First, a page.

August 20, 1985 was the day my dad died. He was 60 years old, and died of lung cancer. It was a drawn out and debilitating death and he was magnificent through it all. When he died, he was cremated and had his ashes scattered at Shelter Cove, in Northern California, one of his favorite places on this planet. I have this little fantasy in my head when I think of him being gone all these years, that like DB Cooper, he jumped out of that plane and landed on the beach and is sitting there in a chaise lounge, drink in hand, watching the surf roll in and out.
It's funny, even after all these years--26 now-- that I don't always consciously remember this date, but my body and my psyche does. It's cell memory, and for a couple of days now I have been very emotional and exhausted and wondering why I started crying today watching Extreme Home Makeover. It wasn't until about an hour ago, reading my Facebook page where a friend was saying it was the anniversary of his mom's death, and then reading that they have named my newest great-nephew (who was born yesterday) after my father, that it hit me that today is the day he died.
My stepmom had called and asked me if there was a chance I could get down to see him anytime soon, and I was too busy and couldn't get away just then. My visits with him were getting more and more difficult (for me) as I was watching him deteriorate and having to face the cold hard facts that I was about to lose him. He and I had pretty much said everything that needed saying and he had made a couple of requests of me and it seemed like all I could ever do was cry when I was with him. It is so hard to watch someone you love die. I was so scared and so angry and nothing in my world made sense. I got a call at 5 o'clock in the morning, telling me he had died in his sleep and that she would keep him at home until I got there to tell him goodbye. I lived 4 hours away at the time. In a daze, I packed a bag and left. My husband didn't go with me, and so I had to make the drive by myself. I probably never forgave him for that... I don't even know how I got there.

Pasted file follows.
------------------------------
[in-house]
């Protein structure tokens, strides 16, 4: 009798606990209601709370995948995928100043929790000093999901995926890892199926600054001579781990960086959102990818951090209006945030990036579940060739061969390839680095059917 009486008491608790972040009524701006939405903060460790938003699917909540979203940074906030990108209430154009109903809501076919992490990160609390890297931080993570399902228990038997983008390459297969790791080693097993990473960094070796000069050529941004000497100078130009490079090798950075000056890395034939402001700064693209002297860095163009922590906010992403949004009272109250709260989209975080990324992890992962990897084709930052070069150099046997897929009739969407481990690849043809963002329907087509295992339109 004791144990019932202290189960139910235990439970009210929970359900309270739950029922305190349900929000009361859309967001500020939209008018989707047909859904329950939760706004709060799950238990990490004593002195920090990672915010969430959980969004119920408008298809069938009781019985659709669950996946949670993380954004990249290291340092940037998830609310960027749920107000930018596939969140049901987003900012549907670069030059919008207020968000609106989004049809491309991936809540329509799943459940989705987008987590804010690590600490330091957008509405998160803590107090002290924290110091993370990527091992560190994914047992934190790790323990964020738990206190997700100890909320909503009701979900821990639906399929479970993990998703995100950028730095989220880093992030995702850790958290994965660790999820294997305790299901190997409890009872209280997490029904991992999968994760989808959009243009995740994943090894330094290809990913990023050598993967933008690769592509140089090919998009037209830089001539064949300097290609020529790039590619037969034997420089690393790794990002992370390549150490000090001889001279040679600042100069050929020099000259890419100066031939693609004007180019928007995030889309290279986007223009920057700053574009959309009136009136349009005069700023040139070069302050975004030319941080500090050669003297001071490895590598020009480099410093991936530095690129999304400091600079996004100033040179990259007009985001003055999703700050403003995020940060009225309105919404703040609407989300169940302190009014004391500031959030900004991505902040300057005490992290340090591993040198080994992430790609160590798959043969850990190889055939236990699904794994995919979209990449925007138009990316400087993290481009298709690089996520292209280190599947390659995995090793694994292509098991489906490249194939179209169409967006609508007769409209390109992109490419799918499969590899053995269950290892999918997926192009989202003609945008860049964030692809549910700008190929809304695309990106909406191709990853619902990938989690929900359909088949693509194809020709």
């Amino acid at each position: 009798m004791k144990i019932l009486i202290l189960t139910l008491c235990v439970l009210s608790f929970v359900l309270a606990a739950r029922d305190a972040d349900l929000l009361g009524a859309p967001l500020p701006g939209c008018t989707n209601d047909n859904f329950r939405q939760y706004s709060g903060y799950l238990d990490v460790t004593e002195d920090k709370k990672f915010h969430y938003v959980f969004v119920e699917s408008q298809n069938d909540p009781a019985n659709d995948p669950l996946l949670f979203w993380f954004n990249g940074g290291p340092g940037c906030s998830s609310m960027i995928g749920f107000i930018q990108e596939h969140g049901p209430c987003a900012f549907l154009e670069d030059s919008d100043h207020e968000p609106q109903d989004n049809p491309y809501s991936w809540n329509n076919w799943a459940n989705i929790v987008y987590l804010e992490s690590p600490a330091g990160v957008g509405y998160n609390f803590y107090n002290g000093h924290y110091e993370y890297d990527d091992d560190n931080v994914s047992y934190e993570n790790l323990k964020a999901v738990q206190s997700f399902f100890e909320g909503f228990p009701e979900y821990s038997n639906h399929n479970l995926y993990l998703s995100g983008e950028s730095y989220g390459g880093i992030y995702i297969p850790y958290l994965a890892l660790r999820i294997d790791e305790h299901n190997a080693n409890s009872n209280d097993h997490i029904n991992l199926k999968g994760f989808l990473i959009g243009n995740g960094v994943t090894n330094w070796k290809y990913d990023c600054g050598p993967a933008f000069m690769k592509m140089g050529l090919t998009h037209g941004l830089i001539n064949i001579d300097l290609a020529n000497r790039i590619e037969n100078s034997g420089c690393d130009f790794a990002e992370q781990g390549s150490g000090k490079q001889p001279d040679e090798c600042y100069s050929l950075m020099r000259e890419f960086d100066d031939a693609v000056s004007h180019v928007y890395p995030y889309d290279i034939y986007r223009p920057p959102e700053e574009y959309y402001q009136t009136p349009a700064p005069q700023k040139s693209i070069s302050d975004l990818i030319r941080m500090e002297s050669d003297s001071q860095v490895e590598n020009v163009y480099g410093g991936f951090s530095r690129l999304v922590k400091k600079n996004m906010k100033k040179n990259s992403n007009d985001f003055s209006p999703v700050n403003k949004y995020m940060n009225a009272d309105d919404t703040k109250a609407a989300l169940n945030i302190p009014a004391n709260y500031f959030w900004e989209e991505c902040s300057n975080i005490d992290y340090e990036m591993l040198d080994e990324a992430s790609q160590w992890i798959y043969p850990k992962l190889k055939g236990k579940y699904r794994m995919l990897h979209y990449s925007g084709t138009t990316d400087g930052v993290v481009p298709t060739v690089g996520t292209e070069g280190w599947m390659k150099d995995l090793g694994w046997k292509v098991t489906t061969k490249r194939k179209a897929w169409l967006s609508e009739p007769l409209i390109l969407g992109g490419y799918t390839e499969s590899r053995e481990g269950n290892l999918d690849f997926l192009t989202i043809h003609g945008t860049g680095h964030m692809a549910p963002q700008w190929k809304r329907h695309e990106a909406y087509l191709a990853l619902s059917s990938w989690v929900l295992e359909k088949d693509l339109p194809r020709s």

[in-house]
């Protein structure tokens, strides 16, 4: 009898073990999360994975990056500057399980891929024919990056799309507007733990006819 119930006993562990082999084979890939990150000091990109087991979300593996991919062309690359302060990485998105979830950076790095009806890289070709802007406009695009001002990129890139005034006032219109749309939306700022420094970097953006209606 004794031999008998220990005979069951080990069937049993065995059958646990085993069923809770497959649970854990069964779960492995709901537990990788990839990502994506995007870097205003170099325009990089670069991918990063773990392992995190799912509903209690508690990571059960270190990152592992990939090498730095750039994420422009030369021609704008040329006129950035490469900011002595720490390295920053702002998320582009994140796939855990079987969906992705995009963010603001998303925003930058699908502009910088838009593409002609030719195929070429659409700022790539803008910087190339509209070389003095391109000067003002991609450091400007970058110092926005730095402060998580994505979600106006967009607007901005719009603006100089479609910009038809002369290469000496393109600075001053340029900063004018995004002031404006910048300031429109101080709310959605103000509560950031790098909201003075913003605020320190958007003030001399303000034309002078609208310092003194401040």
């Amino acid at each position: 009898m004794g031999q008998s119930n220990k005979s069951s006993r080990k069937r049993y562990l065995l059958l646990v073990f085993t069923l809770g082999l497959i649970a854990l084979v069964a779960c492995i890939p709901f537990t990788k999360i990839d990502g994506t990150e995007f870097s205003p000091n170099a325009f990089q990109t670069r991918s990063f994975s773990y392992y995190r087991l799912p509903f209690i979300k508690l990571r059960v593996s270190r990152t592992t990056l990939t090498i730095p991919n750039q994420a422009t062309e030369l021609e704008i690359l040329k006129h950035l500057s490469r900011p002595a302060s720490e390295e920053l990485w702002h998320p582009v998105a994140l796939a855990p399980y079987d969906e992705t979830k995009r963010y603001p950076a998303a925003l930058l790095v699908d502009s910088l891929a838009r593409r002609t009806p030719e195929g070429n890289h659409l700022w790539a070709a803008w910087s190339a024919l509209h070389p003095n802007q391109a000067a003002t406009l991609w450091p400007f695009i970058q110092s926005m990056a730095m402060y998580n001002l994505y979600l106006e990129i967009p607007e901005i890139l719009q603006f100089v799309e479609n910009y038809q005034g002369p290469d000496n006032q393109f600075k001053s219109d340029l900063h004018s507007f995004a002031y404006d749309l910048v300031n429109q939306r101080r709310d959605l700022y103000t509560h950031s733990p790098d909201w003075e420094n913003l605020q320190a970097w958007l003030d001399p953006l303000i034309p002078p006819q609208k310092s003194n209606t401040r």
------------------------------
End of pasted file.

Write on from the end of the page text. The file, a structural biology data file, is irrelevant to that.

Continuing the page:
The loss of a parent is something we all have to deal with sooner or later, and for me it was sooner all the way around. My mother had died 5 years earlier, and it didn't have near the immediate impact that this did. In time, as I have learned, a person gets to experience all the things you missed or refused to deal with when it comes to this emotional stuff. Sometimes quickly, sometimes slowly...
Now I am old. I am amazed still at the nature of grief...the power of that soul chewing sense of loss. There has been a lot of loss in my life, and that's what happens when you live long enough, I guess. I am sure that it has affected my personality and hope that it has made me a more compassionate and mindful person.
And now, this tiny little man has come into the world to carry on my father's name. He is beautiful and healthy and weighed in at 8lbs 4oz.
I once suggested naming my son after my dad, and he offered to beat me with a skillet if I EVER did that. lol He went by a nickname all his life and most people never knew him by anything else. His name was Oscar. No middle name. I don't know who he was named after, if somewhere in the family tree there was another Oscar that can be blamed for my fathers misfortune, or if it just pleased my granny. All I know is that everyone who knew him called him Brownie. My brother just told his son that--that there was a reason everyone called him Brownie. And I know he would have hated it, but would have been so proud at the same time.
So, here I sit, amazed at the circle of life, even though I sometimes feel beat up by it as well. Missing my dad, excited about seeing the newest member of our family, and relieved that my emotional rollercoaster isn't just a glitch in my aging brain. There's a reason I'm feeling sad and even if my addled brain didn't remember, the rest of me did, and so it is. I want to lay my head on my desk and cry...cry for all the things he missed by dying so young. Cry because he never got to see any of his great grandchildren. Cry because he never got to see his own children grow into relatively happy and healthy adults. He never got to see me get sober and he never got to meet my Irishman and he'll never get to see my gardens or my little home in the country.
He would have loved it all. He really, really would have.